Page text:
The Facebook livestreaming and subsequent widespread sharing of a shooting that killed 49 people at two mosques in Christchurch, New Zealand, is raising questions about social media firms’ abilities and responsibilities to stop their platforms from being used to propagate hate and inspire violence.
The attack during Friday prayers on March 15 was recorded and livestreamed on Facebook, apparently by the attacker, until police contacted the social media company to remove the video.
Police alerted us to a video on Facebook shortly after the livestream commenced and we quickly removed both the shooter’s Facebook and Instagram accounts and the video. We’re also removing any praise or support for the crime and the shooter or shooters as soon as we’re aware.
Philip Mai, director of business and communications at Ryerson University’s Social Media Lab, said it does appear that the original video was taken down faster than in previous incidents like this.
But he noted that it still took some time because it required police to intervene.
“By then, the damage has already been done,” he said.
The video, 17 minutes long at its full length, was subsequently shared on various social media platforms, including Twitter and YouTube, for hours, despite police appeals not to share the videos and social platforms’ reported attempts to stamp out circulating copies.
Our hearts are broken over today’s terrible tragedy in New Zealand. Please know we are working vigilantly to remove any violent footage.
BuzzFeed tech reporter Ryan Mac reported that he was will seeing copies circulating 18 hours later.
This morning I’m still seeing examples of the video on Twitter and YouTube that folks are DMing me. It seems like users are getting around YouTube’s roadblocks by uploading in different languages. Just saw one in Indonesian that’s been up for at least an hour.
Mai said social media sites are often able to remove content such as music videos that they believe violate someone’s copyright far more proactively and automatically, using artificial intelligence.
And Facebook announced Friday that it was planning to use artificial intelligence to automatically flag “revenge porn” for removal.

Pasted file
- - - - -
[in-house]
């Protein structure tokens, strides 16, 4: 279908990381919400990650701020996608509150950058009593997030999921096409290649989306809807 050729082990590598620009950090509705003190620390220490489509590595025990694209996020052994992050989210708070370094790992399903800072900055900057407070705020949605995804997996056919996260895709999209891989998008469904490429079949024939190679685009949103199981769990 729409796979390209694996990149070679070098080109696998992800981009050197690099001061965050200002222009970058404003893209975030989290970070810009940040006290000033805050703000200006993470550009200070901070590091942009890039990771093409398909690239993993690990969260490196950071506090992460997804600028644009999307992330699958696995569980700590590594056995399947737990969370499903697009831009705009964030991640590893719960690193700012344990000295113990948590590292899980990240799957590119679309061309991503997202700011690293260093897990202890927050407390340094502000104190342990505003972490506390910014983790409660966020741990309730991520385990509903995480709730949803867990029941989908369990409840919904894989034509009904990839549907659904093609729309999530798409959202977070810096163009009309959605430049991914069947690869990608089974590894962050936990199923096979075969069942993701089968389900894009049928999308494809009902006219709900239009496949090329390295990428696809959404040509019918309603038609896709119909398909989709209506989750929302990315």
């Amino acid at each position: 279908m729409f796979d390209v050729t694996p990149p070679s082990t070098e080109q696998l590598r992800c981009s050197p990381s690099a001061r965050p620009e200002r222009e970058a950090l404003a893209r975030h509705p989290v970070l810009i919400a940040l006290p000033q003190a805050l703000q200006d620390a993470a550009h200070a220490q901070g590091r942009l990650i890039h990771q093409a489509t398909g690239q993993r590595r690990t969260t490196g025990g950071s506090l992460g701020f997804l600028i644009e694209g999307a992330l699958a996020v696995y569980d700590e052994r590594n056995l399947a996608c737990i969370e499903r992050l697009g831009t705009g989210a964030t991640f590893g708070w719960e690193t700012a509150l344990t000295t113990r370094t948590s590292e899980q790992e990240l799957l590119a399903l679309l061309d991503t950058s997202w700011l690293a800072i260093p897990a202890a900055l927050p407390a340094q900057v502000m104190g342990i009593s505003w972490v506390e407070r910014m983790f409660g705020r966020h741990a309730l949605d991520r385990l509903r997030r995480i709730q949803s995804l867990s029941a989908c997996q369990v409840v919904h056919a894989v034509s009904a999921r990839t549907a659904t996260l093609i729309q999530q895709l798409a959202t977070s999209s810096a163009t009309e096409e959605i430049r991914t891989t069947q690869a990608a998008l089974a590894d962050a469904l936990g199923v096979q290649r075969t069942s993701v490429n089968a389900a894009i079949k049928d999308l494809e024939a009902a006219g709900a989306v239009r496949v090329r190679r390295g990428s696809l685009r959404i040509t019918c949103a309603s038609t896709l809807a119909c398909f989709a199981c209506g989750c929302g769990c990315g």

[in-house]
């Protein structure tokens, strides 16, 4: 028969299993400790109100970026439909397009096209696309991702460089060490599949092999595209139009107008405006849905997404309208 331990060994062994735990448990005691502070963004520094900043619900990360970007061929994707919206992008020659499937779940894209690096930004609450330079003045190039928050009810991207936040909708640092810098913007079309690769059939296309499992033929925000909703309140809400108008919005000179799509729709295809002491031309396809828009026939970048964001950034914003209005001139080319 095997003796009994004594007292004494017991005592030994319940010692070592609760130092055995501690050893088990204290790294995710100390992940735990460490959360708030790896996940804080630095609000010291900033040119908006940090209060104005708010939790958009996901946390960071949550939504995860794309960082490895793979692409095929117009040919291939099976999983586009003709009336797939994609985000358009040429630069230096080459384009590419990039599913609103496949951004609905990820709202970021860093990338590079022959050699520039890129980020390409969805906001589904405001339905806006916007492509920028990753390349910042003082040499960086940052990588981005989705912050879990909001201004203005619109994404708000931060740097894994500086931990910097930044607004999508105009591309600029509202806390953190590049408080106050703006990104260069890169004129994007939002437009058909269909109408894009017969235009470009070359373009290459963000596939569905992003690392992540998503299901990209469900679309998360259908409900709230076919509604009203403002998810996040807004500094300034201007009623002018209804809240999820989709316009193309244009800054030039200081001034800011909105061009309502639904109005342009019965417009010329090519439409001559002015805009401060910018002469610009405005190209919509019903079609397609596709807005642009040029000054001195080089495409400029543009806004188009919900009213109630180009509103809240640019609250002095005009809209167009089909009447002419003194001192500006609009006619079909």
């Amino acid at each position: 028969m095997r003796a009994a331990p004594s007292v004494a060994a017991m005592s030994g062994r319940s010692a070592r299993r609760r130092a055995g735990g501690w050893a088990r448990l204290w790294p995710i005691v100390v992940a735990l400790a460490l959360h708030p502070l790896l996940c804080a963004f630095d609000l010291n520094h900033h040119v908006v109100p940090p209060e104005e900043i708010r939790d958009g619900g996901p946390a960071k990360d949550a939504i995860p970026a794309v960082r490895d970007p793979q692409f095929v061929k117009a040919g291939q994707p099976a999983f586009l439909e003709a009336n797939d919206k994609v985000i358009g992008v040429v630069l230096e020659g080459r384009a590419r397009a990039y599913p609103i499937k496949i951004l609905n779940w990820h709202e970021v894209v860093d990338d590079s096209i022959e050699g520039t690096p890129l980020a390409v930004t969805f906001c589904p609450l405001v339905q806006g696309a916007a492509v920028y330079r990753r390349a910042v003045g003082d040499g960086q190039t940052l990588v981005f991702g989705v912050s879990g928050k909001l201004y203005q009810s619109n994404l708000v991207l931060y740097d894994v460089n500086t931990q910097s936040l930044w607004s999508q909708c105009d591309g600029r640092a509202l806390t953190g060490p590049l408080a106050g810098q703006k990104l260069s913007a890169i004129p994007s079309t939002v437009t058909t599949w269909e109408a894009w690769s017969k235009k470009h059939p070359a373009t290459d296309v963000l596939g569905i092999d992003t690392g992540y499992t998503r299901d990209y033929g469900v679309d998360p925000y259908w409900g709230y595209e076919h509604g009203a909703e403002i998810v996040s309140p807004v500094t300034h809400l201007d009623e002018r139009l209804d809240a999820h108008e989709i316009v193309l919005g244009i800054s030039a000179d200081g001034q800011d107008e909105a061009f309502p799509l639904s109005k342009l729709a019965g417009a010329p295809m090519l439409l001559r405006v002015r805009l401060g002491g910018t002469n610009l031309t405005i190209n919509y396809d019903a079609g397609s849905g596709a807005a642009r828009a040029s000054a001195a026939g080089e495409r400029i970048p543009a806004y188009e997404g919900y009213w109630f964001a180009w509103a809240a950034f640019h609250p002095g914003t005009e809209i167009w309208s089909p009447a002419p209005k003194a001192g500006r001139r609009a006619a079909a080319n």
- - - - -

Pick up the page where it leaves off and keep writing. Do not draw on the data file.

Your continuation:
“The technology’s there,” Mai said. “But for whatever reason, this kind of thing is not being flagged as quickly as other types of content.”
He acknowledged that live videos are unique and may be harder to detect and flag than content like music videos, but he said there have been enough such incidents to program a computer to watch for certain patterns.
Need for regulation?
However, putting in place such a system, along with a process for people to appeal removal, and hiring humans to make the final call could be expensive, he added. It’s something companies may choose not to do if it isn’t required by law.
“I think that governments should be looking into laws and have a public debate as to what responsibility these companies have,” he said. “What does society want from these companies and what do we need to impose on them?”
Stephanie Carver, an assistant professor of international affairs who researches terrorism, told CBC News Network she thinks that governments should be asking more questions of social media companies and their role in making it easy to share extremist information.
While many social media companies have started taking Islamist extremist content more seriously and dealing with it, she said, “they’ve been far less willing” to do that with far-right extremism, and governments should ask why.
“And do we need some kind of regulation going forward that … not just forces them to adhere to the law, but to their own stated standards about violence and hateful rhetoric?” she said.
This story originally appeared on CBC